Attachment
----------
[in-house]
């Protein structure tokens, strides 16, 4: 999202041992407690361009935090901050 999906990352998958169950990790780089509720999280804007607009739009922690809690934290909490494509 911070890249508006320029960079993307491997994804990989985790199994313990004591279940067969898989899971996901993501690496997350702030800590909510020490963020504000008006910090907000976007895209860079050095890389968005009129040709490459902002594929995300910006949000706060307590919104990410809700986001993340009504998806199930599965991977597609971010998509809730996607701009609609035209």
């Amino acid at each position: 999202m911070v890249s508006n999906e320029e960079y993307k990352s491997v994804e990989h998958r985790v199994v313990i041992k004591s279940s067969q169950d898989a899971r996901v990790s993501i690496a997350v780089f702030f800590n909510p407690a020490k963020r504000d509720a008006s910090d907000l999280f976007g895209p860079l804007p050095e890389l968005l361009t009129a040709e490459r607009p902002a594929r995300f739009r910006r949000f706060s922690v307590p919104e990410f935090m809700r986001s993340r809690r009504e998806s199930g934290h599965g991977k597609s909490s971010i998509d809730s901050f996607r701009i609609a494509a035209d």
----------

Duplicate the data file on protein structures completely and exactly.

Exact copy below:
[in-house]
């Protein structure tokens, strides 16, 4: 999202041992407690361009935090901050 999906990352998958169950990790780089509720999280804007607009739009922690809690934290909490494509 911070890249508006320029960079993307491997994804990989985790199994313990004591279940067969898989899971996901993501690496997350702030800590909510020490963020504000008006910090907000976007895209860079050095890389968005009129040709490459902002594929995300910006949000706060307590919104990410809700986001993340009504998806199930599965991977597609971010998509809730996607701009609609035209």
């Amino acid at each position: 999202m911070v890249s508006n999906e320029e960079y993307k990352s491997v994804e990989h998958r985790v199994v313990i041992k004591s279940s067969q169950d898989a899971r996901v990790s993501i690496a997350v780089f702030f800590n909510p407690a020490k963020r504000d509720a008006s910090d907000l999280f976007g895209p860079l804007p050095e890389l968005l361009t009129a040709e490459r607009p902002a594929r995300f739009r910006r949000f706060s922690v307590p919104e990410f935090m809700r986001s993340r809690r009504e998806s199930g934290h599965g991977k597609s909490s971010i998509d809730s901050f996607r701009i609609a494509a035209d």